At the Fool's Ready-Made Millionaire, we've designed a five-star portfolio that matches the profile sketched above -- a lineup comprising a power trio of world-class mutual funds, an undervalued ETF, and four individual stocks that we think will whip up on the market over the next three to five years and beyond. The Fool itself has invested a million bucks of its own capital in our Ready-Made selections, and starting next Tuesday, you'll be able to as well.

That's the day we'll reopen Ready-Made Millionaire to new members, who'll be able to emulate our set-and-forget lineup at prices that, thanks to the market's irrational despair, are even more attractive that when we invested last July. Click here to be notified when our doors swing wide again -- and to snag our special 11-Minute Millionaire special report as an immediate download now.

Hope to see you Tuesday!

Shannon Zimmerman runs point on the Fool's Ready-Made Millionaire and doesn't own any of the companies mentioned. The Motley Fool owns shares of Berkshire Hathaway and UnitedHealth. Berkshire, UnitedHealth, and eBay are Motley Fool Stock Advisor and Motley Fool Inside Value recommendations. You can check out the Fool's strict disclosure policy.


Read/Post Comments (21) | Recommend This Article (56)

Comments from our Foolish Readers

Help us keep this a respectfully Foolish area! This is a place for our readers to discuss, debate, and learn more about the Foolish investing topic you read about above. Help us keep it clean and safe. If you believe a comment is abusive or otherwise violates our Fool's Rules, please report it via the Report this Comment Report this Comment icon found on every comment.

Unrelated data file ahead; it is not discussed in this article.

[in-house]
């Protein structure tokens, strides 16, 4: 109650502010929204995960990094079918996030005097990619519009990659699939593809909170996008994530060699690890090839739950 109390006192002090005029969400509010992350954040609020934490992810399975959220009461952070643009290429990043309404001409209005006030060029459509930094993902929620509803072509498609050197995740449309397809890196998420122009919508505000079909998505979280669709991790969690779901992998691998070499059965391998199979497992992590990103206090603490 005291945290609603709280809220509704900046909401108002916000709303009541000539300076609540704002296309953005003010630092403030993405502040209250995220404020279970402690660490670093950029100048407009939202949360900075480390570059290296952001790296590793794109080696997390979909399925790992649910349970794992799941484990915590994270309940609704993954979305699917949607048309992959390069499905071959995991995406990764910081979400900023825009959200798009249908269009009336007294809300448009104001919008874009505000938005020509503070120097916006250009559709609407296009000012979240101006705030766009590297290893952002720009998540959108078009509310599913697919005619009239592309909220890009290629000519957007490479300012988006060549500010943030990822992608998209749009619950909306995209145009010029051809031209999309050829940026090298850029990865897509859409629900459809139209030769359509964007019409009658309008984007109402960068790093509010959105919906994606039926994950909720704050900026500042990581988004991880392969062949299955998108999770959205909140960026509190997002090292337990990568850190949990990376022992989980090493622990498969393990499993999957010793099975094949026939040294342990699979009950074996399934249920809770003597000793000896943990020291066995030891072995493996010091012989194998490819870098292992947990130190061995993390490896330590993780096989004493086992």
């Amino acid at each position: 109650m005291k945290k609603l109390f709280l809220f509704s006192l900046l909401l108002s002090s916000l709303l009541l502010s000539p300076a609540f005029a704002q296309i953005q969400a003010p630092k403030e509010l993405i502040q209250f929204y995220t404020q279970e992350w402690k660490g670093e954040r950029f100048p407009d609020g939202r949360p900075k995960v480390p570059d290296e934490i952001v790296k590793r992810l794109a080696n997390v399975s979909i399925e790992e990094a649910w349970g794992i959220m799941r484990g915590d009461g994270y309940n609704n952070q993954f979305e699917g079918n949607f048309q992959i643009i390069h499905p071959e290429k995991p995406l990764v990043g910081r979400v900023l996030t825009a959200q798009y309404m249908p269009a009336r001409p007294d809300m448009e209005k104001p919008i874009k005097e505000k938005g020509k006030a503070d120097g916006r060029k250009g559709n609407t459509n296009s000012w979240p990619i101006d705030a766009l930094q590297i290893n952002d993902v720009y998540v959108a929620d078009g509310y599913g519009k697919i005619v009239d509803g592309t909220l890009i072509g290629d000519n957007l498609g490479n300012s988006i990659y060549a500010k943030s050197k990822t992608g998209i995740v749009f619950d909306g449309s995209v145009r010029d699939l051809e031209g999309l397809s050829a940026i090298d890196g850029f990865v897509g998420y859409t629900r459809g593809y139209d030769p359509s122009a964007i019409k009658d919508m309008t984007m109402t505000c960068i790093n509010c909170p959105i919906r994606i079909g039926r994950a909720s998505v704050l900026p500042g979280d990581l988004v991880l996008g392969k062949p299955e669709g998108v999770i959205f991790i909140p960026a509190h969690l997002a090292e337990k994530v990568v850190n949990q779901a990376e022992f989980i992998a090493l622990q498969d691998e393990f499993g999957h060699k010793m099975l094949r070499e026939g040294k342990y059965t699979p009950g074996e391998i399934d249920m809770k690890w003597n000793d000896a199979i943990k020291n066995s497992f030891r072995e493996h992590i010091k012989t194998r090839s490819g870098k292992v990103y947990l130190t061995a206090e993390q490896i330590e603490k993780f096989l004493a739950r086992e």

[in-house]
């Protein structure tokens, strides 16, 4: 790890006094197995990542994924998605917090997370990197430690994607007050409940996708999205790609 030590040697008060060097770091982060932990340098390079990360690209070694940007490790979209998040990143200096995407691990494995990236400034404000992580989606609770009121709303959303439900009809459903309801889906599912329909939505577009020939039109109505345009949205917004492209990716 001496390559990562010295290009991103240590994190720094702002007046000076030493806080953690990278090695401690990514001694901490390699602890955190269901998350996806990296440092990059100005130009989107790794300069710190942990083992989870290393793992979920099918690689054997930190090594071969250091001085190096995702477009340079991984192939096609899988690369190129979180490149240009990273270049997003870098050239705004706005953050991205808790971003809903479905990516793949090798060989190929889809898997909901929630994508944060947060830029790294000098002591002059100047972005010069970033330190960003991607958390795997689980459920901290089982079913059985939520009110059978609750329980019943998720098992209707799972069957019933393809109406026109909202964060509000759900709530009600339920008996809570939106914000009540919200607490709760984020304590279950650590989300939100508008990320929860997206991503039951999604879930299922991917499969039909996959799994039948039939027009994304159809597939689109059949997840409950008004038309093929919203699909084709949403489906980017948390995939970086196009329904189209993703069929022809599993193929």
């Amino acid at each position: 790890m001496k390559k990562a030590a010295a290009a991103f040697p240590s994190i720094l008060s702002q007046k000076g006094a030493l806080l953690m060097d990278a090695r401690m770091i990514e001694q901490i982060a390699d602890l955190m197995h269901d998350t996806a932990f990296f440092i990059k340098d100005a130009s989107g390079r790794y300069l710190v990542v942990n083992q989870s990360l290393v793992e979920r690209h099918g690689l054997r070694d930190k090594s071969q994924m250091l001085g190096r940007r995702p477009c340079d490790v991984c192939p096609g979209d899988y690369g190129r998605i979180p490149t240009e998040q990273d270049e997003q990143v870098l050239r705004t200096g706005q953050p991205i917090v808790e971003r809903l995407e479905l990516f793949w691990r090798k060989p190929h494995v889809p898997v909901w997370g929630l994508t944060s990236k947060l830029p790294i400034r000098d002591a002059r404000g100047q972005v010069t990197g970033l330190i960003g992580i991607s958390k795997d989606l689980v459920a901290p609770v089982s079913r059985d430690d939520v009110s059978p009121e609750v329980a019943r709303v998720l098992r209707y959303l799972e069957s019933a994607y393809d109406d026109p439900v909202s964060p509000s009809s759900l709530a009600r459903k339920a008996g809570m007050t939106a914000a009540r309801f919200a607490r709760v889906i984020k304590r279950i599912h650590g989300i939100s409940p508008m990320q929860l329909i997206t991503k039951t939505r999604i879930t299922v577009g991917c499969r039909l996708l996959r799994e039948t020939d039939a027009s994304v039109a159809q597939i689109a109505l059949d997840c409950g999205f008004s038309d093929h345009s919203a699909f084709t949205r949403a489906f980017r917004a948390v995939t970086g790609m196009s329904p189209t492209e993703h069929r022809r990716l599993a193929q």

• Report this Comment On February 11, 2009, at 6:16 PM, malawny wrote:

    I don't understand how you can say a stock is cheap if you can't predict what its earnings will be. If the earnings are cut in half, is it still cheap at today's price? Until you can accurately predict what will happen in the next year or two, which you can't, but you can expect high volatility, calling a stock cheap is just a cheap exercise in filling up a page and calling it advice.

  • Report this Comment On February 11, 2009, at 7:04 PM, Cardinals37 wrote:

    Based on malawny's verbiage there will never be a cheap stock because we can never predict. I'm not sure I buy that thought process. If the company has good products in good markets why not take a look at some history to help determine if it's cheap.

  • Report this Comment On February 11, 2009, at 7:36 PM, UzhasKakoi wrote:

    I don't believe that author read Ben Graham or, if read, understood him. Buying stocks that fell more than indexes is NOT Graham definition of value.

  • Report this Comment On February 11, 2009, at 7:42 PM, JWD26 wrote:

    Wow...look at this chart. It shows the S&P 500 beating small caps (The Russell 2000) since 1987. Am I reading this right?

    http://finance.yahoo.com/charts?s=^RUT#chart4:symbol=^rut;ra...

  • Report this Comment On February 11, 2009, at 8:04 PM, tebrooks wrote:

    Congratulations. I think you just stepped over the line from the Motley Fool to the Motley Moron.

    Uzhaskakoi is exactly right. Being able to spell Ben Graham is not the same as understanding him.

    You might want to try reading "Security Analysis" before invoking his name. (I recommend you start with the 3rd edition. Then, do the 1st edition if you want a historical perspective on the crash, or the 2nd edition if you want better examples of the points he makes.)

    Don't forget - Ben Graham knew all about market crashes. He had a front-row seat on the 1929-32 fall of 89% in the DJIA. It was 2 years *after* that bottom when he published Security Analysis.

    He's also the one who coined the "Mr. Market" analogy - which essentially states the market is not rational - it's manic-depressive.